Fun Crypto is a column talking about the interesting, yet fun, aspects of the cryptocurrency world.
The PC gaming scene is as alive as it has ever been. With eSports on the rise (especially here in the Philippines since a cult following has grown in support of the Filipino eSport community) and the PC Market set to grow again this year, the prospects for PC manufacturers look rosy.
In fact, if you would ask a person 5 years ago why he would even buy a high end GPU, he would probably say: to play video games at a smooth frame rate and beautiful graphics. These days though, GPUs like that aren’t just for games anymore cryptoccurrency miners have started taking a good chunk of the GPU market, and it’s been increasing at an alarming rate. Just look at the total hashrates increasing across the board in the crypto space.
And this has become a source of controversy for the PC Community. And who wouldn’t be mad? Prices of GPUs have doubled and even tripled in the past year alone. GPUs have been out of stock in many places around the world. Can’t get a GPU in your local retail shop? Now you know why.
It’s gotten so bad that scalpers are hoarding GPUs so they could sell them at exorbitant prices. And the PC community is livid.
So much so that California-based technology company NVIDIA has asked retailers of its graphics cards to prioritize sales to gamers over cryptocurrency miners. The company wants its cards to go to gamers instead and it’s trying to do so by directly selling on its website and asking its retail partners to limit orders to two cards per person. Rumors are also circulating that they might be making a GPU that specializes in mining cryptocurrency.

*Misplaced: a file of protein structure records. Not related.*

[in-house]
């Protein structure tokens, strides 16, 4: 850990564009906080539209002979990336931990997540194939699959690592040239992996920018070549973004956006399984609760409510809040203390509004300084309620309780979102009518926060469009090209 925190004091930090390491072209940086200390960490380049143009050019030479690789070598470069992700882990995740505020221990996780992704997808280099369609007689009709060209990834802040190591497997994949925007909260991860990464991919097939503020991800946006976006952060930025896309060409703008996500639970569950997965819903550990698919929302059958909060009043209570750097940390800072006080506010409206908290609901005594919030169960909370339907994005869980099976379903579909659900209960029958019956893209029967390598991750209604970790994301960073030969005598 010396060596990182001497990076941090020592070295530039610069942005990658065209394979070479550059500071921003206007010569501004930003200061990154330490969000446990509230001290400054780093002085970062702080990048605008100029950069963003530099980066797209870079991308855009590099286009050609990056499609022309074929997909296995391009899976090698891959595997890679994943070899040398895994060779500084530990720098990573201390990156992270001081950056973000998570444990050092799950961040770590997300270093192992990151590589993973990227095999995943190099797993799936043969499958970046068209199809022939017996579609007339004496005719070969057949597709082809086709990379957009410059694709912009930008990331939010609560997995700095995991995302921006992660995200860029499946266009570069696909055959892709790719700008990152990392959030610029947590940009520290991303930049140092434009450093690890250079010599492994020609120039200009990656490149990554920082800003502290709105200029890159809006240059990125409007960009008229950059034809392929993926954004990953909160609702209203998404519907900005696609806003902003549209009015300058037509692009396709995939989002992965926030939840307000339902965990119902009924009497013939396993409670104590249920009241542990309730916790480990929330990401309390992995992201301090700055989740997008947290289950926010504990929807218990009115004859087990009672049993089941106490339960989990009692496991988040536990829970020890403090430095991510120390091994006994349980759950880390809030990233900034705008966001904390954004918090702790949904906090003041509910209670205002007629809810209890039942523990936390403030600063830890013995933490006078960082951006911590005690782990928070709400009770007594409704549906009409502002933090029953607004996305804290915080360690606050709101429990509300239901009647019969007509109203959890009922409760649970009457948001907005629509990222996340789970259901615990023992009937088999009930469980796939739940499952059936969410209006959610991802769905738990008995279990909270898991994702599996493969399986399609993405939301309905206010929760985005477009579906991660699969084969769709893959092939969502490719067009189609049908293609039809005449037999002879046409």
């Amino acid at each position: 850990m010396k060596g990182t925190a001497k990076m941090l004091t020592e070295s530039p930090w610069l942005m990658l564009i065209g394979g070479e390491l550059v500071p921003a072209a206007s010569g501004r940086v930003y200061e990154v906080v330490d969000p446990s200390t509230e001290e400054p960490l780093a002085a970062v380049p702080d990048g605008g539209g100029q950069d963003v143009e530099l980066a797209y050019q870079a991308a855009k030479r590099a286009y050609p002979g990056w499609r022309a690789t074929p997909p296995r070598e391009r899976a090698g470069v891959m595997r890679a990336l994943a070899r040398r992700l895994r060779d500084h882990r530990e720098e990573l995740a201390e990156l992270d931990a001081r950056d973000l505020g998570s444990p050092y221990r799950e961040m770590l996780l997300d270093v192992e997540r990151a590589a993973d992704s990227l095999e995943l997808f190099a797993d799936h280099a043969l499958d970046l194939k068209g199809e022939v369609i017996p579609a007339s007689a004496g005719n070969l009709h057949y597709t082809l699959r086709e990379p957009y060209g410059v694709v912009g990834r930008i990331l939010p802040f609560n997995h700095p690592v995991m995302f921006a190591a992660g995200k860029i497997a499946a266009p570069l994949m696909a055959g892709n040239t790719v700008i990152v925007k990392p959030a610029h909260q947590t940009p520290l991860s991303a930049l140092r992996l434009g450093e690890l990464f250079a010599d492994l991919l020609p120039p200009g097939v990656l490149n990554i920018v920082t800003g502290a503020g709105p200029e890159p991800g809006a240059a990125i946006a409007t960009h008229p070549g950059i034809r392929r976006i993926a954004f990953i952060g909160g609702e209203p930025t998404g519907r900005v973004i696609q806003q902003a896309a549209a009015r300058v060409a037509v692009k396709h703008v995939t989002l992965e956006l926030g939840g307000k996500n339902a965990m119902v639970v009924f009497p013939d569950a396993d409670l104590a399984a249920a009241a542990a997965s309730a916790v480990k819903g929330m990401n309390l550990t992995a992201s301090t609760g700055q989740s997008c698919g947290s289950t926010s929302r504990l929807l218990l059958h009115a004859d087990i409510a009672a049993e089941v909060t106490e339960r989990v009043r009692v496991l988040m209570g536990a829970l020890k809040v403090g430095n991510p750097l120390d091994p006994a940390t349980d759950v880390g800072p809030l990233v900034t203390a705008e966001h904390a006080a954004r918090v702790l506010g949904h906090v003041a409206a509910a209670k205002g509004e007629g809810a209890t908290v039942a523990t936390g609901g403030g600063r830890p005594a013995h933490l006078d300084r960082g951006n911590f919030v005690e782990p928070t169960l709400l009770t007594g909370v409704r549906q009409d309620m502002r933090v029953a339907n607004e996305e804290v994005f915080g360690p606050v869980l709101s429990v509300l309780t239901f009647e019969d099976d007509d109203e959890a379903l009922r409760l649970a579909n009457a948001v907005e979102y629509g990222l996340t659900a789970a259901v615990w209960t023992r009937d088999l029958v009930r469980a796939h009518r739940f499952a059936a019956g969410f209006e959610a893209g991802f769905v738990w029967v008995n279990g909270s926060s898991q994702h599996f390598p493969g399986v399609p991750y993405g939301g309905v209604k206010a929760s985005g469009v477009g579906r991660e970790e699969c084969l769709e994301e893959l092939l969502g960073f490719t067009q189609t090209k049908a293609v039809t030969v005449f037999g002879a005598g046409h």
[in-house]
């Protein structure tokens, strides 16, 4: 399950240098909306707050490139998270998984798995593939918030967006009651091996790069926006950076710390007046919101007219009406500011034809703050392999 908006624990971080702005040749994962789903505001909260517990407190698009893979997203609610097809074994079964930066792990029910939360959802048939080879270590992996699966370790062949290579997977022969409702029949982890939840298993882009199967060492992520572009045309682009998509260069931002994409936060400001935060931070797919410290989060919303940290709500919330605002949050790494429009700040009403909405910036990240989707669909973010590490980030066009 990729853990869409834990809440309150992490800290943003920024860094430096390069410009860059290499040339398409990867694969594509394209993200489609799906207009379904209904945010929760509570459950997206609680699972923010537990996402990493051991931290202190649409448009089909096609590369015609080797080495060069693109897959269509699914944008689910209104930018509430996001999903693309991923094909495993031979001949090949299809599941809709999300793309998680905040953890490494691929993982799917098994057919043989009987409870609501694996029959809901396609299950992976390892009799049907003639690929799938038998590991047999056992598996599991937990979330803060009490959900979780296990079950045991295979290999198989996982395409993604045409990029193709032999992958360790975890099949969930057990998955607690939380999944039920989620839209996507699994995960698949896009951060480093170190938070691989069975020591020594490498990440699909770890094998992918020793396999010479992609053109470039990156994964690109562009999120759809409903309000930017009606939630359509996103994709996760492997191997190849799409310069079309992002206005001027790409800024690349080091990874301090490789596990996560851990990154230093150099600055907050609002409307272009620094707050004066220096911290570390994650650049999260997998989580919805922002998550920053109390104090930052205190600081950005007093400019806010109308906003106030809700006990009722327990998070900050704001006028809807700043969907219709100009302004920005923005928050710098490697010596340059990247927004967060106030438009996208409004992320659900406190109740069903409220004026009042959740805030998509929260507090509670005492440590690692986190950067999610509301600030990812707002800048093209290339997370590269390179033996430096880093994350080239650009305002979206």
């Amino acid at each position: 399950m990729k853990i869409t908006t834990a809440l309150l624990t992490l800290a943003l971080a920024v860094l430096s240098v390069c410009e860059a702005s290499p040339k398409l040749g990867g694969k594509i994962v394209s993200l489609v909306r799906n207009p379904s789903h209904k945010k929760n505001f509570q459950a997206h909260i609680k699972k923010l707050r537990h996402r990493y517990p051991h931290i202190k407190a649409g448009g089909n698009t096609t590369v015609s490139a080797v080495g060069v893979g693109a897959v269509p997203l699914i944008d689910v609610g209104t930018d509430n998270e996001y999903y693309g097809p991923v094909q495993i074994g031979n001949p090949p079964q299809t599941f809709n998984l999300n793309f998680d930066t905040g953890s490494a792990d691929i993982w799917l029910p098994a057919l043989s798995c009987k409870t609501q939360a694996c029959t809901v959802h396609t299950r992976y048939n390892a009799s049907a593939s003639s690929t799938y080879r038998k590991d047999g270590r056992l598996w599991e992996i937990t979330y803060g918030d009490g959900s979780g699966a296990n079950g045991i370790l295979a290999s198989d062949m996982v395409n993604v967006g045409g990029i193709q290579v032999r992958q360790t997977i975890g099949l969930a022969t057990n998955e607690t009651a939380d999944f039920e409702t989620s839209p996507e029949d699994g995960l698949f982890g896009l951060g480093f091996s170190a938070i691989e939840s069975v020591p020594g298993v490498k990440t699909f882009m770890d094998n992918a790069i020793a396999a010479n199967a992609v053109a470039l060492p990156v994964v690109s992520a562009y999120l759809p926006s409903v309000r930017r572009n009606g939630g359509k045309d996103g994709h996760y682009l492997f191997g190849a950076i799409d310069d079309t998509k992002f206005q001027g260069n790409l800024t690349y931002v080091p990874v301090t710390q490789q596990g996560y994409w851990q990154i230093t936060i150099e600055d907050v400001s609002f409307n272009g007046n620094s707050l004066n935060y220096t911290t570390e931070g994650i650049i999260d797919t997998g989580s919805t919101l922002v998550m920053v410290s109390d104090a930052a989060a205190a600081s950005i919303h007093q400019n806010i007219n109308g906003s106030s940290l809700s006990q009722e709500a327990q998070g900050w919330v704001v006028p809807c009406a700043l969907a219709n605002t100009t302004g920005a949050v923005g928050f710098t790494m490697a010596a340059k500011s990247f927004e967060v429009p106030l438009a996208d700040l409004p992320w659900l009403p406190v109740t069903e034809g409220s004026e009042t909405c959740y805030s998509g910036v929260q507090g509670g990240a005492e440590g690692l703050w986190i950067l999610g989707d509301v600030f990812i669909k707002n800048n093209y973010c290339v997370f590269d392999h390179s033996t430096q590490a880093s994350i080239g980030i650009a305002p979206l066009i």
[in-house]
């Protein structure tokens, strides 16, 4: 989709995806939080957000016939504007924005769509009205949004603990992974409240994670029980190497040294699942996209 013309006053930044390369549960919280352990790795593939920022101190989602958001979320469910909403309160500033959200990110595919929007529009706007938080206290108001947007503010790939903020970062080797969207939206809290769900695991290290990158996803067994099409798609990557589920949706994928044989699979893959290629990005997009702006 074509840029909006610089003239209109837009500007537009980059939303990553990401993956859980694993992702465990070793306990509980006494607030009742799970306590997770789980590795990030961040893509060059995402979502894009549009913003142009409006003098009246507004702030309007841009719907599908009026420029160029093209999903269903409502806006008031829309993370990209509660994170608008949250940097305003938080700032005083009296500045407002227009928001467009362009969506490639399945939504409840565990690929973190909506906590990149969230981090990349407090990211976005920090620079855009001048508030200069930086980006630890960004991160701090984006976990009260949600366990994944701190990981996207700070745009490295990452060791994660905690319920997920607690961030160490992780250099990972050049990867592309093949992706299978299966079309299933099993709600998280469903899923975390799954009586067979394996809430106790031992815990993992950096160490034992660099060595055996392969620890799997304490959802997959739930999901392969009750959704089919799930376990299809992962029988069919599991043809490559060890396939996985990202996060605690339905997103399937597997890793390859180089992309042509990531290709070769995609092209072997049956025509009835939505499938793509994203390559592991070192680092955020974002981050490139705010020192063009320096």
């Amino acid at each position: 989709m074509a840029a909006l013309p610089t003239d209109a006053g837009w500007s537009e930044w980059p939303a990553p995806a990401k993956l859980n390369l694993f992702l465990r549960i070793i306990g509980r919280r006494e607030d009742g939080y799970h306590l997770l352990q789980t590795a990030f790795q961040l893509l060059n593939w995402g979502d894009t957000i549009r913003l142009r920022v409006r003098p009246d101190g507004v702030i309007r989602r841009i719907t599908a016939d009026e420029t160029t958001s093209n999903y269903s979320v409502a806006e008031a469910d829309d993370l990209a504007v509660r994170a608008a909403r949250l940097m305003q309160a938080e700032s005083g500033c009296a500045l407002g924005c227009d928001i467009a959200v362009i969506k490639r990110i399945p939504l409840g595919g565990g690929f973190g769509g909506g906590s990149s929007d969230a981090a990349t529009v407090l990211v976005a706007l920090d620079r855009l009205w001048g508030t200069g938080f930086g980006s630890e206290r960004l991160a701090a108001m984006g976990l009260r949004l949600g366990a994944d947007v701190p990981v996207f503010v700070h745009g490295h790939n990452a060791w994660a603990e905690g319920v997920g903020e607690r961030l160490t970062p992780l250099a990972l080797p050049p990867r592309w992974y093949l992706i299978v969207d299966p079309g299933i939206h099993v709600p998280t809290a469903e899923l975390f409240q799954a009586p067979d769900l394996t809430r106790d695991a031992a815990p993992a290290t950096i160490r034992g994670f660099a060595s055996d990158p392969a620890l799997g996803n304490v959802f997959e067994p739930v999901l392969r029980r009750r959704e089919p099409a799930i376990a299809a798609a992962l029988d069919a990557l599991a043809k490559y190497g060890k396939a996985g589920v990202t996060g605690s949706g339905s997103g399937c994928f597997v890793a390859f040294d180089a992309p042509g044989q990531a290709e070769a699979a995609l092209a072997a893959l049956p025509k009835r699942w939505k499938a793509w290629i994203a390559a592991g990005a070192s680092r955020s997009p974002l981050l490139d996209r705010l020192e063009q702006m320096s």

In a statement, the company said:
“For NVIDIA, gamers come first. All activities related to our GeForce product line are targeted at our main audience. To ensure that GeForce gamers continue to have good GeForce graphics card availability in the current situation, we recommend that our trading partners make the appropriate arrangements to meet gamers’ needs as usual. “
Ultimately, NVIDIA can request (and even beg) whatever it wants, but it’s up to retailers and brick and mortar retailers to actually enforce those suggestions. Some may choose not to, and really, it’s hard to blame them with profit margins historically always tracking the supply/demand curve. However, pricing products at sometimes many multiples over what they should be, just simply taking advantage of consumers in a bubble market like this, won’t soon be forgotten. And this problem must be addressed sooner rather than later.
For now, better think twice about buying a GPU for that smooth, beautiful Witcher 3 Ultra video settings.